CalPERS Board president: PE partners chased away by press leaks

Candidates to help run California Public Employees Retirement System’s planned direct investment funds backed out due to an article that named two people associated with Silver Lake as being in the running, according to Henry Jones, president of CalPERS’s board.

Jones divulged the recruiting challenges at a Retired Public Employees Association of California picnic in Santa Cruz on Aug. 6 and it was captured on a recording given to Buyouts.

Jones was responding to a question about the status of plans to create two funds that CalPERS would create and have private equity professionals run. He said CalPERS staff and the board had been speaking to private equity professionals about the plan.

“It wasn’t an interview, just [that] this is the type of people we’re looking at to do this work, and they were bringing them in and then the board would have a conversation with these potential people,” Jones said. “The problem was several of them bailed out because the information about them was leaked to the press. And so therefore they said, ‘I do not want to continue with this, stay with this endeavor.’”

CalPERS plans to create two of its own direct investment funds, “Horizon” and “Innovation,” to be valued at $10 billion each and run directly by private equity professionals. Innovation would target late-stage venture type deals, while Horizon would focus on long-hold investments.

In January, John Cole, CalPERS’s senior portfolio manager for global equities, told Bloomberg in an on-the-record interview about two of the candidates CalPERS had been speaking with: David Roux and Adam Grosser, both of whom have worked with Silver Lake.  Roux co-founded the firm before stepping away in 2010, and Grosser ran one of their funds and is now a senior adviser.

Silver Lake had no comment.  Neither Roux nor Grosser responded to LinkedIn messages requesting comment.

Jones confirmed to Buyouts that he was referring to the Bloomberg article at the RPEA picnic. “I was attempting to tell them we’re still pursuing, we’re looking at the options,” he told Buyouts.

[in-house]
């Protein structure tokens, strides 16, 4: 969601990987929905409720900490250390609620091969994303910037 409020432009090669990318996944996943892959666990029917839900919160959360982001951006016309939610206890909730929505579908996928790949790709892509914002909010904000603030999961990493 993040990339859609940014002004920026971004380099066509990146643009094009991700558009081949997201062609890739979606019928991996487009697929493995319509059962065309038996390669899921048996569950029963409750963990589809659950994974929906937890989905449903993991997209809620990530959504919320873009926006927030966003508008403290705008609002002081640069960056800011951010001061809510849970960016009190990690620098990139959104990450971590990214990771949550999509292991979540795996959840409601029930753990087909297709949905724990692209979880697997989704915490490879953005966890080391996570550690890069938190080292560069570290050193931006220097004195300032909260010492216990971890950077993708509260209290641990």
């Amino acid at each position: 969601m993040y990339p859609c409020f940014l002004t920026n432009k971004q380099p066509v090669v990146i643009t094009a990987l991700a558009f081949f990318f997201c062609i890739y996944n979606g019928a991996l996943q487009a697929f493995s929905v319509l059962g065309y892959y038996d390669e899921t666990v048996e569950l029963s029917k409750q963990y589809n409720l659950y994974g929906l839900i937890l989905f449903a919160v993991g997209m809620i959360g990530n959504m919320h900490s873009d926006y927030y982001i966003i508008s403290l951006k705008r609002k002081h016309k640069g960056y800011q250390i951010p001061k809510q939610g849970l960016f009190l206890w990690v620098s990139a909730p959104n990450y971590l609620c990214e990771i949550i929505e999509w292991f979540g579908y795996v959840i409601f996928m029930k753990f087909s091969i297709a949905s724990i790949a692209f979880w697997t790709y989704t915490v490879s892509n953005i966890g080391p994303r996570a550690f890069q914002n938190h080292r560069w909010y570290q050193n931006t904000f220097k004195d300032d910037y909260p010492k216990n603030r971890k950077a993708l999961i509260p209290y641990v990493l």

Jones added he was “not at liberty to talk about” whether there were any additional private equity professionals who had walked away due to the Bloomberg article.  He also did not confirm that Roux or Grosser themselves had left over the article.

At the Aug. 6 picnic, Jones said staff “backed off” after that, but that private equity was still a priority for CalPERS. “Staff is still looking, the board hasn’t made a final decision to go or no go, they’re still looking at ways to implement a strategy to get more money into private equity,” he said in the recording. “They will keep giving us updates but we have not made a decision to go or no go yet.”

Jones again told Buyouts the issues with the private equity program had nothing to do with a controversial code of conduct introduced at last month’s CalPERS offsite board meeting, and which will have its first reading Tuesday.

Board member Margaret Brown has told Buyouts she also has issues with sections of the code of conduct concerning confidentiality and speaking to the media.

CalPERS’s monthly board meeting runs from Monday until Wednesday at its headquarters in Sacramento. CalPERS told Buyouts that Chief Investment Officer Yu “Ben” Meng will provide a scheduled update on the PE program at next month’s meeting, set for Sept. 16-18.

Action Item: read the CalPERS proposed code of conduct here.